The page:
A note from Al Letson regarding a new multi-part series airing from “Reveal”
Dear public media colleagues,
I’m writing about a new series we will soon be airing on “Reveal.” Our new seven-part serialized investigation, titled “Mississippi Goddam: The Ballad of Billey Joe,” will air as weekly episodes of “Reveal” starting October 16 and ending December 4.
In the series, we follow an event in 2008, when a teenager named Billey Joe Johnson left his house in a small town in Mississippi before dawn but was pronounced dead later that day following a traffic stop. The series will weave between the history of racial injustice in America to our current reckoning around policing, and it’s personal to me. We believe this will be powerful listening. For this reason, I’m sharing more context with you, here:
When Nina Simone wrote her battle cry for justice, “Mississippi Goddam,” some states banned it. But they couldn’t silence the person known as the voice of the civil rights movement. Now, nearly 60 years later, we at “Reveal” are invoking Simone’s anthem in “Mississippi Goddam: the Ballad of Billey Joe.” Simone and her work are inspirations for this series because the wrongs she sang about still exist today.
I first came across this story a decade ago while I was on a reporting trip in rural Mississippi. People told me about the case of a 17-year-old Black high school student, who died during a traffic stop with a white sheriff’s deputy. Billey Joe Johnson was a football star with scholarship offers from top universities. His family never believed the official story that he had died of a self-inflicted gunshot wound, fired either accidentally or on purpose.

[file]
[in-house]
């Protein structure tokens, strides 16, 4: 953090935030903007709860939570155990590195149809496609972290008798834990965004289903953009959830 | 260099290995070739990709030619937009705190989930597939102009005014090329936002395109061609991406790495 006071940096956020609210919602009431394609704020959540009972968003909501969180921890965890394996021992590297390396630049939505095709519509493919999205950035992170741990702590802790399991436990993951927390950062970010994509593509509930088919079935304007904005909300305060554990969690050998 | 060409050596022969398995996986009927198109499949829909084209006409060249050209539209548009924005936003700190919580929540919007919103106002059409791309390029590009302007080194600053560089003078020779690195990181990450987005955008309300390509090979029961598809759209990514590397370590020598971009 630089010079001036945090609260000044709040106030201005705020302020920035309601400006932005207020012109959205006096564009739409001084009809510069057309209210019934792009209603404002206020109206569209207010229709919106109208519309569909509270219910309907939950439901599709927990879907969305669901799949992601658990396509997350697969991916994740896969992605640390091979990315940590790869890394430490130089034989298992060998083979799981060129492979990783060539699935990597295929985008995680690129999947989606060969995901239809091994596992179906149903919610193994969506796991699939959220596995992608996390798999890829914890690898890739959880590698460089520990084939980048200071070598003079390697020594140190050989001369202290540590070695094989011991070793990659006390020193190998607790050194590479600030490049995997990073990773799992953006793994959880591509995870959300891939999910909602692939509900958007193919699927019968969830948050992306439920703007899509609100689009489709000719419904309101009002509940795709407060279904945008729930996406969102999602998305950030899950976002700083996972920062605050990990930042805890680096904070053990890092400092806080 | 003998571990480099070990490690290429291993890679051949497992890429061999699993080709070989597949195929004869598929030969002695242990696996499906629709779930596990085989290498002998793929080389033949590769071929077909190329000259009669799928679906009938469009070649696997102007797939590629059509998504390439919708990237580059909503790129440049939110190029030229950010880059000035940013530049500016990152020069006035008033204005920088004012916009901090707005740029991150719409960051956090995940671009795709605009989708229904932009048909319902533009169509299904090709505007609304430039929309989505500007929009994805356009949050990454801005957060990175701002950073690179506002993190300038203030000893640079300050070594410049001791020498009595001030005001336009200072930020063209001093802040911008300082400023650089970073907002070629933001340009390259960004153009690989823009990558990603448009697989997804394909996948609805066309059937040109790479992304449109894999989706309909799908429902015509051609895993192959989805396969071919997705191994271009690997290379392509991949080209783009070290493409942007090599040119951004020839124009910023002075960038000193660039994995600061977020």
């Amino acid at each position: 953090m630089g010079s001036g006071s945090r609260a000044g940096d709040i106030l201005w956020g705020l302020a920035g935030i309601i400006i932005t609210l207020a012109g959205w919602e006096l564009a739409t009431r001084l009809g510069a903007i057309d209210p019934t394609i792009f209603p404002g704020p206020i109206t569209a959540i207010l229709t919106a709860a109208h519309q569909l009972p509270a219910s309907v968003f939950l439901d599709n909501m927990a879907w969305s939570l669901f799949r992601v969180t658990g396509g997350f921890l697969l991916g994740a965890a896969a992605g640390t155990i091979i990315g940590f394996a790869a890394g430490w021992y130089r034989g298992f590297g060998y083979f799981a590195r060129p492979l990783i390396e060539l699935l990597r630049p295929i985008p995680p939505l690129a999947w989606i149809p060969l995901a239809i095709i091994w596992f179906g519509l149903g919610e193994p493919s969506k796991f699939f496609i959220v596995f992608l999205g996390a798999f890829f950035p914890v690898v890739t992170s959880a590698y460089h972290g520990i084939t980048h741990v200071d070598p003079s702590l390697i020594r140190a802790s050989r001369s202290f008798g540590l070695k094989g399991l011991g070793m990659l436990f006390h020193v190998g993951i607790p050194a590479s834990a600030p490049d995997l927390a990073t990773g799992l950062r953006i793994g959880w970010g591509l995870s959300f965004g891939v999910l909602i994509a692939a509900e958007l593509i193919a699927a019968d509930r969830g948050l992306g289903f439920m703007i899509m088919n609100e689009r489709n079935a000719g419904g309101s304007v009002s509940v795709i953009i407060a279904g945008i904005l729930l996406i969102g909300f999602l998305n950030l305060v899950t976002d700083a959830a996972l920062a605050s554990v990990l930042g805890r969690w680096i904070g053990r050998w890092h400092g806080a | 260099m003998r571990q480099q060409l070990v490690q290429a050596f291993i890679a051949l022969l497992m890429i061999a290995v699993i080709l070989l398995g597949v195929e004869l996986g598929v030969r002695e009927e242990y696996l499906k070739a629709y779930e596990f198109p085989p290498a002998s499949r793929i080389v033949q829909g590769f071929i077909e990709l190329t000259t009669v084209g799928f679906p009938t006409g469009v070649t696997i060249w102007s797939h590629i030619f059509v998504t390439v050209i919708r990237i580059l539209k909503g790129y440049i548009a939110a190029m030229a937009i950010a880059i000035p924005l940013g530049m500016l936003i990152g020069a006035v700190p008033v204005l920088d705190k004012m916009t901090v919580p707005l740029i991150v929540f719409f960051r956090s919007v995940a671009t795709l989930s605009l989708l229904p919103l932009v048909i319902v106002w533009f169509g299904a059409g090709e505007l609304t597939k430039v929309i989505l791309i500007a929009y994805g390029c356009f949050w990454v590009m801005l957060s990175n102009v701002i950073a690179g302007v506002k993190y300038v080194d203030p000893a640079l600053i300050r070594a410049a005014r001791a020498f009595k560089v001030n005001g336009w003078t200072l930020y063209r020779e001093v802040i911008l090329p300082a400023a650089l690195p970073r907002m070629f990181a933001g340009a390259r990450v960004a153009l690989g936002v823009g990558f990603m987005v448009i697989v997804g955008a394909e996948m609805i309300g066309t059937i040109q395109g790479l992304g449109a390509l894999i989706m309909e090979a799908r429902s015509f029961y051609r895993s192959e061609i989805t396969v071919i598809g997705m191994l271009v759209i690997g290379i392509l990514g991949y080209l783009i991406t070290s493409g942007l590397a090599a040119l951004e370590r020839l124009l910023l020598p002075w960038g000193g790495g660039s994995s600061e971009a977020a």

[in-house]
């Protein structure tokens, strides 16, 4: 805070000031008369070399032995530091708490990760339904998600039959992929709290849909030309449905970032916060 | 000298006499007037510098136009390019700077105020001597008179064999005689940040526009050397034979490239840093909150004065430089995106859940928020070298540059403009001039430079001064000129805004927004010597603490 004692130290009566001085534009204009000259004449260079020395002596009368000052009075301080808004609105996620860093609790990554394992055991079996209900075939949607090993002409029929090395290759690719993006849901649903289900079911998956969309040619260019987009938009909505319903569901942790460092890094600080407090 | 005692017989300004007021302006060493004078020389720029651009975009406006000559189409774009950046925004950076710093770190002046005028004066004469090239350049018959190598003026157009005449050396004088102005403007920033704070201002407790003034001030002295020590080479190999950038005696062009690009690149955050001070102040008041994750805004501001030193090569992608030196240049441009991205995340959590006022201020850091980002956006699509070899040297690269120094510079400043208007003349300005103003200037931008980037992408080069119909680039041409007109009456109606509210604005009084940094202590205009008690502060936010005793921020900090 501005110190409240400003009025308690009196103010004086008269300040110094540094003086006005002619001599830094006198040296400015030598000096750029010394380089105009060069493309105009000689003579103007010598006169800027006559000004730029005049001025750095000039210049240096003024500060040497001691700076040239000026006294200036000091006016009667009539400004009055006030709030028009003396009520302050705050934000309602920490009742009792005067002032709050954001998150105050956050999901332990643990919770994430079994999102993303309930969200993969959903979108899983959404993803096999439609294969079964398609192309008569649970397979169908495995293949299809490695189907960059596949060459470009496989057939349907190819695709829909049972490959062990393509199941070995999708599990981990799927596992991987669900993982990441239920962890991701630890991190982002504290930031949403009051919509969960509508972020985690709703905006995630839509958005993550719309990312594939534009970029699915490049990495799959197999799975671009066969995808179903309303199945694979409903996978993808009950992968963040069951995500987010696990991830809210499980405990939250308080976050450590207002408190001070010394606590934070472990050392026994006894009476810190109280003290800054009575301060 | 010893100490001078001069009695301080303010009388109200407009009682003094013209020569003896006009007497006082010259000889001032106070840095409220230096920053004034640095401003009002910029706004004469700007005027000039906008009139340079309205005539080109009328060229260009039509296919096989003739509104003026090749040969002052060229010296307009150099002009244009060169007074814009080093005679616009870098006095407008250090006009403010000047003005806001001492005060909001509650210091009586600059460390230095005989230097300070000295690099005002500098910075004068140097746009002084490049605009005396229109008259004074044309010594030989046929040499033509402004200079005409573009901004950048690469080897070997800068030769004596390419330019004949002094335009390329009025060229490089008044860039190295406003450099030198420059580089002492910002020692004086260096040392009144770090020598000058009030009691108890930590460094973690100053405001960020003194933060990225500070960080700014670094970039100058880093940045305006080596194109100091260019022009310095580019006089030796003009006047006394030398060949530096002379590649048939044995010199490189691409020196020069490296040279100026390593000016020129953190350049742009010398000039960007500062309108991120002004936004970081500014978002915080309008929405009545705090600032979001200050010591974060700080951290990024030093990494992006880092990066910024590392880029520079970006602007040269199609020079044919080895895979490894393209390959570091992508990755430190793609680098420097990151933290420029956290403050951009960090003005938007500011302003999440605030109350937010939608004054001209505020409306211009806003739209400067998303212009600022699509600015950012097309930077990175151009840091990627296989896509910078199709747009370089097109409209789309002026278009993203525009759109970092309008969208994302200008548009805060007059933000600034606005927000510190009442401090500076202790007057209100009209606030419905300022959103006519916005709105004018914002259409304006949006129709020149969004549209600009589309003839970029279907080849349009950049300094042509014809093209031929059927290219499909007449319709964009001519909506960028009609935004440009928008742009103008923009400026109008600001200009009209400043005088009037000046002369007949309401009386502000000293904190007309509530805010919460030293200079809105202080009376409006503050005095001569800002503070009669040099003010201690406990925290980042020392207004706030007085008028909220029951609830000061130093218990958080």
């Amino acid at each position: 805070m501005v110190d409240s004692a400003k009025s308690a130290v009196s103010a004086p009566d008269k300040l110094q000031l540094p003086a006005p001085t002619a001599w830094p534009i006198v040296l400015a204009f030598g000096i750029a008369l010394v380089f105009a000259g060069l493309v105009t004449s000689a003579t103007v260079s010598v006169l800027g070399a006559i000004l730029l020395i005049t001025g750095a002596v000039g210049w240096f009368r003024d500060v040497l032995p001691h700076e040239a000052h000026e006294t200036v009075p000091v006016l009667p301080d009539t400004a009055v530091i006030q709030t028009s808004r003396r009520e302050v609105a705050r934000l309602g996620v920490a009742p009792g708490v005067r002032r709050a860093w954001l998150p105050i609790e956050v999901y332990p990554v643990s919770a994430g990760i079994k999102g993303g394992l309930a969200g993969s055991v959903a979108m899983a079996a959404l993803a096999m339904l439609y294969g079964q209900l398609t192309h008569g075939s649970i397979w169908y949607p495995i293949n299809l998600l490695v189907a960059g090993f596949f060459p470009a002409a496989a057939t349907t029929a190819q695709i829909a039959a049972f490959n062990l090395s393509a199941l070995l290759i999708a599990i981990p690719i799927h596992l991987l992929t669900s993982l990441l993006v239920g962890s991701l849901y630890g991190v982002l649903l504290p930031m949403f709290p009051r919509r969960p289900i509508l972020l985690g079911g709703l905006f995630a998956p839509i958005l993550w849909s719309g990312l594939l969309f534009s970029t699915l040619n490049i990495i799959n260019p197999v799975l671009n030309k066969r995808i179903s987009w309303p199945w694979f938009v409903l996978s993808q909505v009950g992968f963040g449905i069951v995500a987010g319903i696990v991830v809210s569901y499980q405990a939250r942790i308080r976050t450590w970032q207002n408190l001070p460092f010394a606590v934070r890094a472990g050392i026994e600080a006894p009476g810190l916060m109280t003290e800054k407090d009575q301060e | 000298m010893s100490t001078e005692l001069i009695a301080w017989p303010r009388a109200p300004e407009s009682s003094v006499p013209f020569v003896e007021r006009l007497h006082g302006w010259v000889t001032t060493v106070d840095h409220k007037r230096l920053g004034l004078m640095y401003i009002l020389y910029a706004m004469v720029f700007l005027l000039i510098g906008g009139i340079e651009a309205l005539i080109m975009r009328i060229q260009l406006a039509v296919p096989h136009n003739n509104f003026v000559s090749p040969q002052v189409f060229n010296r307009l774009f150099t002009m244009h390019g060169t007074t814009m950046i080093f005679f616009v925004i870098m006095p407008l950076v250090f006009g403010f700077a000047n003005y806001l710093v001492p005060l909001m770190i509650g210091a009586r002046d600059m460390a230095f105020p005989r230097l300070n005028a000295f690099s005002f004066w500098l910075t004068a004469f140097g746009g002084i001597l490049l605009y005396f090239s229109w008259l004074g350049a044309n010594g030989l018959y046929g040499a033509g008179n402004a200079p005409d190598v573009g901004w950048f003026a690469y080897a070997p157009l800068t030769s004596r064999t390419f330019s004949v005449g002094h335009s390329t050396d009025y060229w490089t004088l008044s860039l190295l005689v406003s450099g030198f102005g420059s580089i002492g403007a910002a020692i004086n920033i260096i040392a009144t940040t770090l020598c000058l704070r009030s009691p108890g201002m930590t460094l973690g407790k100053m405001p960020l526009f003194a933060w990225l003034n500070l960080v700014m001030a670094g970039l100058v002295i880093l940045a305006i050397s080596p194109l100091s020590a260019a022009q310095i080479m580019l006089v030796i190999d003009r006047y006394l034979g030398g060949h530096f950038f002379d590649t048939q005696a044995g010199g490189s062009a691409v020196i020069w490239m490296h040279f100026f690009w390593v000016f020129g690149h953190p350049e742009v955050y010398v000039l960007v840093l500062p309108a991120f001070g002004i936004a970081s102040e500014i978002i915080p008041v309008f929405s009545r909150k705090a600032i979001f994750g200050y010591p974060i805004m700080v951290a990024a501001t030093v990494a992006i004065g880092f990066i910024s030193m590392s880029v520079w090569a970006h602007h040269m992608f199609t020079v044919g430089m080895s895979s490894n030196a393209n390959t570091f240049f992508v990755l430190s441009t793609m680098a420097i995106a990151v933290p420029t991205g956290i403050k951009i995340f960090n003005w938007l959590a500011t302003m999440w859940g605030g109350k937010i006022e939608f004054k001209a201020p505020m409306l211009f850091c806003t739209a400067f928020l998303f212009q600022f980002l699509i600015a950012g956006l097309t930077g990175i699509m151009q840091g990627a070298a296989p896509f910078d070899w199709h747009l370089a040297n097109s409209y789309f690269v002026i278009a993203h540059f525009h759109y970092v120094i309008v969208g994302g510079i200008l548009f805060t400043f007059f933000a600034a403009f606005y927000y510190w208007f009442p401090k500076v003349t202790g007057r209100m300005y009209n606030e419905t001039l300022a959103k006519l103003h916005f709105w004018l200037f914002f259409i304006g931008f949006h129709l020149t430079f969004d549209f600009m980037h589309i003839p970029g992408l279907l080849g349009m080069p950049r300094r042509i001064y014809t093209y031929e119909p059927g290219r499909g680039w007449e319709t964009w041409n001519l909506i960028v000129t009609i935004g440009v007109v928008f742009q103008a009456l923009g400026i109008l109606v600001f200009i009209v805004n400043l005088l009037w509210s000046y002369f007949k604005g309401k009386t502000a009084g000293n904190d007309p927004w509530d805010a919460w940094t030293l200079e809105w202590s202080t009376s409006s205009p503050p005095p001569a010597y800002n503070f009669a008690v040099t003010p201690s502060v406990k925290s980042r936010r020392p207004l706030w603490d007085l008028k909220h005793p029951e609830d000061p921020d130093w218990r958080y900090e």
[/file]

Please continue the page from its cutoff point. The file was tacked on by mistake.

When we started looking into the case, we realized immediately that there was a hole in the investigation that was the size of the family. They were barely interviewed and their concerns were not addressed. So, I made a promise to the family that our investigation would ask the questions that went unanswered. What we uncovered was a deeply flawed death investigation, with law enforcement failing to follow leads, explore inconsistencies, corroborate witness accounts or complete crucial forensics tests.
This series is not a true-crime investigation. We don’t know what happened to Billey Joe, and it’s not our job to find out. Our job is to ask the questions that investigators never did and to finally give the Johnson family something that they have been yearning for: to be heard.
This story pulled me in immediately because it reminded me of growing up as a Black kid in the south, where justice looks different for different people. It’s about the Mississippi Nina Simone sang about, but also very much about America. So while our series is called “Mississippi Goddam,” really it should be called “America Goddam.”
As always, thank you for your support, and for giving these stories the air they need to breathe.
If you have any questions about the series or “Reveal,” please reach out to the station services team at PRX.
Al Letson, host of “Reveal”